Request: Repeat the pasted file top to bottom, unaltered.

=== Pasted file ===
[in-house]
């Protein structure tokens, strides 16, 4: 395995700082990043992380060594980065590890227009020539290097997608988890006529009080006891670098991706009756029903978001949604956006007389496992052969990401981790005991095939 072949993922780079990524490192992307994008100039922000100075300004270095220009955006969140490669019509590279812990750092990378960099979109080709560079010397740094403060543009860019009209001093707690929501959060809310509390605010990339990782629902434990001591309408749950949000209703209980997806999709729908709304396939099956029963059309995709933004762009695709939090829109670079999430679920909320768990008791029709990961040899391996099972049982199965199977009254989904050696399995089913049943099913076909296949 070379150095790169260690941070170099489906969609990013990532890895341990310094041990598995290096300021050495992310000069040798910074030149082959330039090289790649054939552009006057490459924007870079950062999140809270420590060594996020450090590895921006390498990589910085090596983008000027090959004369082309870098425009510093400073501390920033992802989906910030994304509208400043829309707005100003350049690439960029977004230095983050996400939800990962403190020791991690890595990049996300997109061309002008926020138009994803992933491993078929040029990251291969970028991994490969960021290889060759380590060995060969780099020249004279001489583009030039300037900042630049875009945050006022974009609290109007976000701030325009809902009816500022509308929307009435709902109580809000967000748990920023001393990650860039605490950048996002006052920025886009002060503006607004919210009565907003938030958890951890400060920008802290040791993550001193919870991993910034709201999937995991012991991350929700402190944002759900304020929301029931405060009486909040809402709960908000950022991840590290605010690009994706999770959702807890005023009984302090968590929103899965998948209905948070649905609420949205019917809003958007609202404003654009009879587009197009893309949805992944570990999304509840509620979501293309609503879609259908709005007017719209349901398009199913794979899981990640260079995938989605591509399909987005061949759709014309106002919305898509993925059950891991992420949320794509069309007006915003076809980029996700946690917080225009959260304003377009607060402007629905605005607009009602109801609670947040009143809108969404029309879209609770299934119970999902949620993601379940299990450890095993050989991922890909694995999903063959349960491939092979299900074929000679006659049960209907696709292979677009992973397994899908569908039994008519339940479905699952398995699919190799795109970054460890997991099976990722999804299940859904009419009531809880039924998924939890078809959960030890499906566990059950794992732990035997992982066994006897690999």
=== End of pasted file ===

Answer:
[in-house]
């Protein structure tokens, strides 16, 4: 395995700082990043992380060594980065590890227009020539290097997608988890006529009080006891670098991706009756029903978001949604956006007389496992052969990401981790005991095939 072949993922780079990524490192992307994008100039922000100075300004270095220009955006969140490669019509590279812990750092990378960099979109080709560079010397740094403060543009860019009209001093707690929501959060809310509390605010990339990782629902434990001591309408749950949000209703209980997806999709729908709304396939099956029963059309995709933004762009695709939090829109670079999430679920909320768990008791029709990961040899391996099972049982199965199977009254989904050696399995089913049943099913076909296949 070379150095790169260690941070170099489906969609990013990532890895341990310094041990598995290096300021050495992310000069040798910074030149082959330039090289790649054939552009006057490459924007870079950062999140809270420590060594996020450090590895921006390498990589910085090596983008000027090959004369082309870098425009510093400073501390920033992802989906910030994304509208400043829309707005100003350049690439960029977004230095983050996400939800990962403190020791991690890595990049996300997109061309002008926020138009994803992933491993078929040029990251291969970028991994490969960021290889060759380590060995060969780099020249004279001489583009030039300037900042630049875009945050006022974009609290109007976000701030325009809902009816500022509308929307009435709902109580809000967000748990920023001393990650860039605490950048996002006052920025886009002060503006607004919210009565907003938030958890951890400060920008802290040791993550001193919870991993910034709201999937995991012991991350929700402190944002759900304020929301029931405060009486909040809402709960908000950022991840590290605010690009994706999770959702807890005023009984302090968590929103899965998948209905948070649905609420949205019917809003958007609202404003654009009879587009197009893309949805992944570990999304509840509620979501293309609503879609259908709005007017719209349901398009199913794979899981990640260079995938989605591509399909987005061949759709014309106002919305898509993925059950891991992420949320794509069309007006915003076809980029996700946690917080225009959260304003377009607060402007629905605005607009009602109801609670947040009143809108969404029309879209609770299934119970999902949620993601379940299990450890095993050989991922890909694995999903063959349960491939092979299900074929000679006659049960209907696709292979677009992973397994899908569908039994008519339940479905699952398995699919190799795109970054460890997991099976990722999804299940859904009419009531809880039924998924939890078809959960030890499906566990059950794992732990035997992982066994006897690999």